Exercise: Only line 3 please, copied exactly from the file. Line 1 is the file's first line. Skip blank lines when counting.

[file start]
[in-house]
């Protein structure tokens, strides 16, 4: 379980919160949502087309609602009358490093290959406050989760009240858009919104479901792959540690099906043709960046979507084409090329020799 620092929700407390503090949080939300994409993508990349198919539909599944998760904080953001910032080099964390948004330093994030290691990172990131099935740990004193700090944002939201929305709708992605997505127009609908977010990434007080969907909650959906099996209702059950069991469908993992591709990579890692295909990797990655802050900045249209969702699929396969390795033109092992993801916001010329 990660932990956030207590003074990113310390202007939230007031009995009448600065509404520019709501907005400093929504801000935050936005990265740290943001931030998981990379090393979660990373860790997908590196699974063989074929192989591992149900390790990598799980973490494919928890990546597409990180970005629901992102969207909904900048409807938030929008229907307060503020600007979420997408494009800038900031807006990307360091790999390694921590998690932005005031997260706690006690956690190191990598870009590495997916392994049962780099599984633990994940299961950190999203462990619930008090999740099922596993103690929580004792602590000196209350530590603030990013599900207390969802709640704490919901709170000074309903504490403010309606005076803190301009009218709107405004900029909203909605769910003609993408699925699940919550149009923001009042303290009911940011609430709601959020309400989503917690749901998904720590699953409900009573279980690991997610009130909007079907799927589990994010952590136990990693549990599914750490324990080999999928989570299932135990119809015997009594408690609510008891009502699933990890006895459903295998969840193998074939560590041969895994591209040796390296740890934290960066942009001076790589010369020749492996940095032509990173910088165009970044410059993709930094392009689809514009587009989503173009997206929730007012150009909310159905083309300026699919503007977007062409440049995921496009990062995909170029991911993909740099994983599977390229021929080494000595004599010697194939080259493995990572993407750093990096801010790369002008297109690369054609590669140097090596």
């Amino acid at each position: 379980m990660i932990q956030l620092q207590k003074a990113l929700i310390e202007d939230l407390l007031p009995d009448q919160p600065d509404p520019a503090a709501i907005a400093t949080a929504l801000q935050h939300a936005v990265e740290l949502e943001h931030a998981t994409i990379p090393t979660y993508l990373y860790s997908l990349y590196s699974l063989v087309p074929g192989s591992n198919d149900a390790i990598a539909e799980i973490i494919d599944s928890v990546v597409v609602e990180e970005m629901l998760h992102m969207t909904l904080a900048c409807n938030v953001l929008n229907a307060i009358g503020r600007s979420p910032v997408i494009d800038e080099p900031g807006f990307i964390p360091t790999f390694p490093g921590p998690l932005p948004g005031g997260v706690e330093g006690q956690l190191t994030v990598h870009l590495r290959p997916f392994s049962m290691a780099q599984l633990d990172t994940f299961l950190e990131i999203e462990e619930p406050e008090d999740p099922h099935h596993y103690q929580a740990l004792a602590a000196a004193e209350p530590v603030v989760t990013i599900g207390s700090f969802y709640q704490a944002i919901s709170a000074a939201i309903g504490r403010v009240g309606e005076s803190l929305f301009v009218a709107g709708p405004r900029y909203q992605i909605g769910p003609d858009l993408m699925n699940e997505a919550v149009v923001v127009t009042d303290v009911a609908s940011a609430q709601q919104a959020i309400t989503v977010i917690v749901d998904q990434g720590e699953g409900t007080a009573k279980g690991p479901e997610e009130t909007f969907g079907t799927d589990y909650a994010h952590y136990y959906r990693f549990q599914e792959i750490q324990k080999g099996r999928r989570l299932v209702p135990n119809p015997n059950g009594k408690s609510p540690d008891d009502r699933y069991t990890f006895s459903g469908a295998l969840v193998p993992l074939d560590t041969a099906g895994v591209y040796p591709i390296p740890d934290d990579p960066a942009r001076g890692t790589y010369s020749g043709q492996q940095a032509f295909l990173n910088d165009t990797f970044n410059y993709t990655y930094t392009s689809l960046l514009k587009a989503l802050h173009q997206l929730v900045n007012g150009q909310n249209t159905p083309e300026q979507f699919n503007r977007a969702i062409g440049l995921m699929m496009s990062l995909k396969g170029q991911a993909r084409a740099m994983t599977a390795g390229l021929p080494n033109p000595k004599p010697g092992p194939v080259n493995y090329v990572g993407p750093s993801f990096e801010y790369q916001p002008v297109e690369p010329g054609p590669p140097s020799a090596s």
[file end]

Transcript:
């Amino acid at each position: 379980m990660i932990q956030l620092q207590k003074a990113l929700i310390e202007d939230l407390l007031p009995d009448q919160p600065d509404p520019a503090a709501i907005a400093t949080a929504l801000q935050h939300a936005v990265e740290l949502e943001h931030a998981t994409i990379p090393t979660y993508l990373y860790s997908l990349y590196s699974l063989v087309p074929g192989s591992n198919d149900a390790i990598a539909e799980i973490i494919d599944s928890v990546v597409v609602e990180e970005m629901l998760h992102m969207t909904l904080a900048c409807n938030v953001l929008n229907a307060i009358g503020r600007s979420p910032v997408i494009d800038e080099p900031g807006f990307i964390p360091t790999f390694p490093g921590p998690l932005p948004g005031g997260v706690e330093g006690q956690l190191t994030v990598h870009l590495r290959p997916f392994s049962m290691a780099q599984l633990d990172t994940f299961l950190e990131i999203e462990e619930p406050e008090d999740p099922h099935h596993y103690q929580a740990l004792a602590a000196a004193e209350p530590v603030v989760t990013i599900g207390s700090f969802y709640q704490a944002i919901s709170a000074a939201i309903g504490r403010v009240g309606e005076s803190l929305f301009v009218a709107g709708p405004r900029y909203q992605i909605g769910p003609d858009l993408m699925n699940e997505a919550v149009v923001v127009t009042d303290v009911a609908s940011a609430q709601q919104a959020i309400t989503v977010i917690v749901d998904q990434g720590e699953g409900t007080a009573k279980g690991p479901e997610e009130t909007f969907g079907t799927d589990y909650a994010h952590y136990y959906r990693f549990q599914e792959i750490q324990k080999g099996r999928r989570l299932v209702p135990n119809p015997n059950g009594k408690s609510p540690d008891d009502r699933y069991t990890f006895s459903g469908a295998l969840v193998p993992l074939d560590t041969a099906g895994v591209y040796p591709i390296p740890d934290d990579p960066a942009r001076g890692t790589y010369s020749g043709q492996q940095a032509f295909l990173n910088d165009t990797f970044n410059y993709t990655y930094t392009s689809l960046l514009k587009a989503l802050h173009q997206l929730v900045n007012g150009q909310n249209t159905p083309e300026q979507f699919n503007r977007a969702i062409g440049l995921m699929m496009s990062l995909k396969g170029q991911a993909r084409a740099m994983t599977a390795g390229l021929p080494n033109p000595k004599p010697g092992p194939v080259n493995y090329v990572g993407p750093s993801f990096e801010y790369q916001p002008v297109e690369p010329g054609p590669p140097s020799a090596s």